Redrawing Le Corbusier, Part II

People / Places / Products / December 24, 2012

Our interview with architect Steven Park, who’s redrawn 130 of Le Corbusier’s houses for a new book from Princeton Architectureal Press, continues today:

What did you learn about Le Corbusier in the process of doing this book?

I learned that his houses for high-profile clients were based on his low-cost housing prototypes.  (This should tell you how little I started out knowing about Le Corbusier’s work).  As many great works of architecture demonstrate, it is not how much a building costs that dictates its quality but rather the nobility of an idea, where “even after all the necessary concessions and compromises, a work of architecture [is] left in the end.”  I found Le Corbusier’s work to exemplify this.  I also learned that his ideas were multi-scalar and multi-functional.  An equally important revelation was learning how Le Corbusier designed a small house for an individual with a larger environment in mind—not just considering its physical context but also the client’s pattern of life and work.

Why do you feel it’s so important for this work to be redone in perspectival sections?

This project did not begin with a goal of generating sectional perspectives.  The sectional perspective is just one of many ways of studying and understanding a building.  So this book is not a statement about why we should study Le Corbusier’s architecture in perspectival sections, but only another way of looking at his work, which I hope complements existing discussions and publications.

Nonetheless, there are distinctive advantages to the sectional perspectives.  I personally think that it is more beautiful than a simple section; it is my favorite type of drawing.  I have always admired Norman Foster’s and Paul Rudolph’s work.  As I followed their work, I learned that Norman Foster once studied at Yale under Paul Rudolph and worked on the sectional perspectives of the Art and Architecture building (This is a really beautiful drawing!); the sectional perspective became Foster’s favorite type of drawing.  Foster later used perspectival sections extensively to illustrate his own projects such as Reliance Controls building or Carre d’Art. There is also a tradition at IIT that students draw sectional perspectives with construction details.  This type of drawing illustrates how constructional logic is manifest in the design of spaces.  Later when I saw a sectional perspective of the Hearst Tower by Foster and Partners that showed in one simple view the resolution of old and new, it reaffirmed that I was headed in the right direction.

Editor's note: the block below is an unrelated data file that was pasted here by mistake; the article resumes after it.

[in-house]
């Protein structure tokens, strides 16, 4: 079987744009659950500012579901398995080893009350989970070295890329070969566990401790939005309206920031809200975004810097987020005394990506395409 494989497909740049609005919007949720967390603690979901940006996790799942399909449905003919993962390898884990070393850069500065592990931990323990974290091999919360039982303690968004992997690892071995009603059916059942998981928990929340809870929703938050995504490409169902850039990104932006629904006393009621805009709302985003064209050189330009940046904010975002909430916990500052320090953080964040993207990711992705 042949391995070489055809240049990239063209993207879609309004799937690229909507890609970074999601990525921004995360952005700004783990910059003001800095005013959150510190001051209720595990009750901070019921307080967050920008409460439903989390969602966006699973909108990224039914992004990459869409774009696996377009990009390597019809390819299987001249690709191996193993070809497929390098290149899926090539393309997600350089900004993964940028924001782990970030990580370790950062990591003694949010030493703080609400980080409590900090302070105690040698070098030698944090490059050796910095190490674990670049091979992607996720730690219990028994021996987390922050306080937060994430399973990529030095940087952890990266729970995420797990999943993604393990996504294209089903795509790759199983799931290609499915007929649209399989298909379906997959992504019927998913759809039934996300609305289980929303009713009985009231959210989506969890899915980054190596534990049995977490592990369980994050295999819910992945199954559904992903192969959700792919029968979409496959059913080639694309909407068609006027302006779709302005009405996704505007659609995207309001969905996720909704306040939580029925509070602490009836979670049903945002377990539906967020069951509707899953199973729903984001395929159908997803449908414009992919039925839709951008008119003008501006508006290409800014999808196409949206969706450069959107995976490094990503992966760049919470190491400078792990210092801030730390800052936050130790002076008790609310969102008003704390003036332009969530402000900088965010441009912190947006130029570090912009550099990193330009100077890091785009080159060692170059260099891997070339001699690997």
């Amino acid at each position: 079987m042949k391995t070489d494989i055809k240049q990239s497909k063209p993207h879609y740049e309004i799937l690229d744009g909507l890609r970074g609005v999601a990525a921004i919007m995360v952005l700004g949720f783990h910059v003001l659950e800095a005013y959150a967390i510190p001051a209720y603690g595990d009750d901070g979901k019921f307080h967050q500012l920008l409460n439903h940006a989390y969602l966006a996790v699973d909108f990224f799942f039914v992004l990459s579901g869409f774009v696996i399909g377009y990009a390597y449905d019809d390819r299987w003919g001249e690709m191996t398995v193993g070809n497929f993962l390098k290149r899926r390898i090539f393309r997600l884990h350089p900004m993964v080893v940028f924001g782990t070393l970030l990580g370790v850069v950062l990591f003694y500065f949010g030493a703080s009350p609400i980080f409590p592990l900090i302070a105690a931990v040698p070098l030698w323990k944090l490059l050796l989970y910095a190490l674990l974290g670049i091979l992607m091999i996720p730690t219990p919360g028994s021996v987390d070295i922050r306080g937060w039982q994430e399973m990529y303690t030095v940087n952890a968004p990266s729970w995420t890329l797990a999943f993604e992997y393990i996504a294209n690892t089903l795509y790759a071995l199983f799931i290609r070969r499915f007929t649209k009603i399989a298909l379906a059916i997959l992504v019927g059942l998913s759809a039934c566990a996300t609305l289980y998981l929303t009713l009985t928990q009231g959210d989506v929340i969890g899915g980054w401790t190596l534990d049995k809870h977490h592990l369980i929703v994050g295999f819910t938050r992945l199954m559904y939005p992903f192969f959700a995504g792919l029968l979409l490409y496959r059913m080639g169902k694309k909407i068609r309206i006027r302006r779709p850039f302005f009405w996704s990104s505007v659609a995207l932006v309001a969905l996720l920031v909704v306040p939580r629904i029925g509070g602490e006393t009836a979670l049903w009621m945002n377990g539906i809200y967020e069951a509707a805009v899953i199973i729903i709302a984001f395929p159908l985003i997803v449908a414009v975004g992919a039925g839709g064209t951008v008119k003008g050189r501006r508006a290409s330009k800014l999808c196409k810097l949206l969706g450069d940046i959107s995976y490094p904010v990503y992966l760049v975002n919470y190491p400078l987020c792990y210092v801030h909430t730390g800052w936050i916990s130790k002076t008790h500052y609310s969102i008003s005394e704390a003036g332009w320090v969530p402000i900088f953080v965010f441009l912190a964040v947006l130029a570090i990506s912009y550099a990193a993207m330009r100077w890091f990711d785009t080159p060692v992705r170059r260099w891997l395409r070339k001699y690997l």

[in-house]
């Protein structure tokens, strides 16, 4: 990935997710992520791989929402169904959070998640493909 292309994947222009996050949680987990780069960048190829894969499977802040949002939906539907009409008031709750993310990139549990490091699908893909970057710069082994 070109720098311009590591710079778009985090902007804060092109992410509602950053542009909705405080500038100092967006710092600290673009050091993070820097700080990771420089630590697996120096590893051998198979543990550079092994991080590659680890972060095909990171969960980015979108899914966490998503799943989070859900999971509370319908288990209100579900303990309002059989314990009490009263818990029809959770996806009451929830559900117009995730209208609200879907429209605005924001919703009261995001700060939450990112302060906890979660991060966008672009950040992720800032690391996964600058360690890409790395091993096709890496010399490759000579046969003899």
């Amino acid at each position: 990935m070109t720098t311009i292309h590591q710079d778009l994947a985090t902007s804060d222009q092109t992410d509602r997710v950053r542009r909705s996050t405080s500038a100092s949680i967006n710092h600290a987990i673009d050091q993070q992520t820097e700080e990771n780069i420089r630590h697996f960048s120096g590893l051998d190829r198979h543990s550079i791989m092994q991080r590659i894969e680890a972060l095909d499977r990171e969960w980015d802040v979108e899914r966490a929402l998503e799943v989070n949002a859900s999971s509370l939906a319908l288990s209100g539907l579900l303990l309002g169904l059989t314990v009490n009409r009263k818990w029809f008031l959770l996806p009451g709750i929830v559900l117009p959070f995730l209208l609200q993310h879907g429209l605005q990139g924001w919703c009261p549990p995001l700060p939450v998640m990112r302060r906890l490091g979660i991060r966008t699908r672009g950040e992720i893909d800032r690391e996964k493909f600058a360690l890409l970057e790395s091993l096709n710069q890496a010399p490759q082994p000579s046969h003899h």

There are other useful methods of studying and representing architecture—physical modeling, 2D drawings, sketching isometrics by hand, etc.  There is no one right way.

What were the major challenges?

Establishing the project’s scope was the most difficult part.  At first, I did not know whether I should redraw the houses displaying as-built conditions or work from the archived design drawings.  There were dimensional conflicts within Le Corbusier’s drawings as well.  When multiple schemes existed for the same client, whether to document all the schemes or just the finished design was also challenging to determine.  In the end, for all the plans, sections, and elevations, archived drawings were referenced.  For most of the sectional perspectives, as-built conditions as well as information from the archived drawings were used.

Selecting the right method of representation also presented a challenge.  I could render the models to give them a more realistic look in terms of materials and texture.  So this selection process — deciding which information was superfluous, filtering it, verifying it, and finally including it in the drawings — proved challenging.

Anything else you’d care to add?

Thank you for this opportunity.  I hope that many readers will find this book enjoyable and perhaps that it will be one of the first books that lead some to Le Corbusier’s diverse work.

Also, I would like to add that this collection of sectional perspectives is my personal essay.  Another might have selected other sections at other locations with different eye levels and viewing angles.  These are just what I thought best represented each building with a minimum number of sectional perspectives. It is only a partial picture of Le Corbusier houses, but one that I think illustrates them quite clearly, and thus will help architecture students to more quickly decipher Le Corbusier’s architectural thoughts in three dimensions.

For more information, go to http://www.papress.com/html/book.details.page.tpl?isbn=9781616890681

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Michael Welton




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